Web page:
- New insights show the precise impact of COVID-19 surges on hospital clinical operations.
- Hospitals can stay a step ahead of a disease outbreak by learning from the experiences of hospitals in regions where the disease recently has surged.
- Public-health policymaking should consider strategies for triaging and diversion to alleviate operational stress on hospitals.
Hospitals should be ready to implement processes to better manage “strain” during future surges of COVID-19 or other disease outbreaks, says an expert in critical care medicine.
Testifying recently during a Senate committee hearing, David Janz, MD, director of medical critical care services with University Medical Center in New Orleans, said mitigating strain on hospital capacity will be crucial in the response to any disease surge.
“How does a hospital manage mass-casualty incidents, or how do we care for critically ill adults when intensive care units are full? Hospital strain occurs much earlier than the nightmare scenario of running out of ventilators,” Janz said July 27 during a Senate Health, Education, Labor & Pensions (HELP) Committee hearing on COVID-19 lessons for the healthcare and public health sectors. “Even more worrisome, hospital strain is associated with worse patient outcomes.”
A recently published study backs up Janz’s point, quantifying the relationship between surges in COVID-19 cases at hospitals and mortality rates during the early months of the pandemic.
In March-August 2020, spanning approximately the first six months of the pandemic, 23.2% of COVID-19 deaths were “potentially attributable to hospitals strained by surging caseload,” researchers with the National Institutes of Health concluded in the Annals of Internal Medicine.
High case numbers may thwart advances in treatments
For each month in the study, the researchers stratified 558 hospitals in a national database according to COVID-19 caseload relative to pre-pandemic bed capacity. Caseloads were weighted based on variables related to severity, such as number of cases for which invasive ventilation was required.
The researchers then examined whether there was an association between a hospital’s caseload and COVID-19 patients’ risk-adjusted odds ratio of in-hospital mortality or discharge to hospice.
COVID-19 mortality decreased across hospitals during the five-month study period. However, compared with hospitals in the lower half of the “surge index,” those in the upper half had a risk-adjusted mortality odds ratio of at least 1.11. The odds ratio increased to 1.42 for hospitals in the 90th percentile, 1.59 for hospitals in the 95th percentile and 2 for those in the 99th percentile.
The statistical relationship between case surge and mortality was stronger in June, July and August 2020 compared with March, April and May “despite greater corticosteroid use and more judicious intubation during later and higher-surging months,” the researchers wrote.
Getting out in front of strain
In March 2020, University Medical Center “responded to the soon-to-come strain by scaling critical care services for COVID-19, adding personnel such as nurses and physicians, giving them evidence-based patient care tools that allowed them to provide high-value critical care to a large number of patients,” Janz said.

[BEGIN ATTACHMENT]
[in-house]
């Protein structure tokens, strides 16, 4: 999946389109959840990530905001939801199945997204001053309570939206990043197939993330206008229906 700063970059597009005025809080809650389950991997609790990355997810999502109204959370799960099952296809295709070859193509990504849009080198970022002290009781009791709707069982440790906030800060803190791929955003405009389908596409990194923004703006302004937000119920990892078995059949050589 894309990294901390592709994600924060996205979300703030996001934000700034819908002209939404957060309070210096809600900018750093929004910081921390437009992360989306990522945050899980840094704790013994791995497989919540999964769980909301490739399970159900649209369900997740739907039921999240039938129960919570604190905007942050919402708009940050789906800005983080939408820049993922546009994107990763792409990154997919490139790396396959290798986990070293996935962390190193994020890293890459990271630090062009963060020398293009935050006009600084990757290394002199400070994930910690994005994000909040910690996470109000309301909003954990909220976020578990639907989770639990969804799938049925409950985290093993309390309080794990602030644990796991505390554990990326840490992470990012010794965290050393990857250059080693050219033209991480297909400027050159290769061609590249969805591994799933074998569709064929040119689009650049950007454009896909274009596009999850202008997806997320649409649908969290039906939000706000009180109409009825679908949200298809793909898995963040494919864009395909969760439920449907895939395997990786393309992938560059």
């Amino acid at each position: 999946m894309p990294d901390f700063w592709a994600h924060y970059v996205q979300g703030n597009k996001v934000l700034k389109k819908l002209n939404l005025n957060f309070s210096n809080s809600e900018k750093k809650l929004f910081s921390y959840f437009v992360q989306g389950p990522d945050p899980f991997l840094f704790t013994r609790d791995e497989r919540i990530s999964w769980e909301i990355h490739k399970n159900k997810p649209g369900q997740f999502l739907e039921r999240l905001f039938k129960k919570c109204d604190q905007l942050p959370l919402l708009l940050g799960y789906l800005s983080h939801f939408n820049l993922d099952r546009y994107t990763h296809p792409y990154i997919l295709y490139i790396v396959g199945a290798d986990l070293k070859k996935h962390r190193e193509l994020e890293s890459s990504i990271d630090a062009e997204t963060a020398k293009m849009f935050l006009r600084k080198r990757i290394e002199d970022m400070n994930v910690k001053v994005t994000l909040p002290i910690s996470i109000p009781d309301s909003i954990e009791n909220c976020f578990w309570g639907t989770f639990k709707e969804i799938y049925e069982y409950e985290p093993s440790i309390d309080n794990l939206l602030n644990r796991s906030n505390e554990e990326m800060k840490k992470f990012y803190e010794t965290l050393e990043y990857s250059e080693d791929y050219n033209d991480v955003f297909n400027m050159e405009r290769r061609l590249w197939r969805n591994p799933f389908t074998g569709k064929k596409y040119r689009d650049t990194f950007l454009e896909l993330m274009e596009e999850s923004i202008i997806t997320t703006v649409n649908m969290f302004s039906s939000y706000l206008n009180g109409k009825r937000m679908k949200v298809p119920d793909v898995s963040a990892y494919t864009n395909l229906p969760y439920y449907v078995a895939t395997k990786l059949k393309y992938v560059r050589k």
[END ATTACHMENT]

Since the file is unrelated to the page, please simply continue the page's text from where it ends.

The hospital anticipated the challenges that awaited by examining data from hospitals in the Lombardy region of Italy, where rates of COVID-19 positive tests had been similar to what New Orleans was just starting to experience. The operational responses of the Italian hospitals also offered lessons.
“An early description from this region — not just of what illness coronavirus causes, but how large numbers of patients with this disease impact a healthcare system — was critical to our preparation,” Janz said.
Having learned by studying the experiences of hospitals in Italy, University Medical Center dispersed its own insights about managing strain via webinars conducted by state and federal health authorities. Such sessions should be hallmarks of future responses as well, Janz said.
“The ability for us and others to share these operational successes … was vital to smaller, more resource-limited hospitals, to aid them during times of current and future strain,” he said.
He noted that some of the standards of care and best practices relayed during the sessions were implemented on a large scale nationally within weeks. “It was very quick,” he said.
Strategies to relieve high caseloads
Although their study did not establish causation, the NIH researchers said the findings are strong enough to “suggest potential value in prioritizing staffing, inventory and logistical support early, especially to select hospitals approaching concerning surge index thresholds. Doing so might prepare these hospitals to better manage patients with COVID-19 in the event of even greater and more prolonged surges.”
New approaches to triaging and diversion may also be warranted.
“Our data raise the question of whether there may be a role for earlier diversion of patients with COVID-19 from emergency departments of hospitals experiencing surges,” the researchers wrote. “Preemptive engagement of relief healthcare (‘shock absorber’) facilities is already occurring. Medical operations coordination cells are enabling these triage efforts to cross state lines, especially when neighboring hospitals are also experiencing surges.
“However, the risks and benefits of transporting patients with COVID-19 must be carefully studied and calibrated to individual hospitals’ capacity, infrastructure and resources.”
What’s certain is that establishing solutions should be a priority.
“Strain will continue to affect hospitals in various ways in the future," Janz said, "and successful responses to strain may avoid poor patient outcomes.”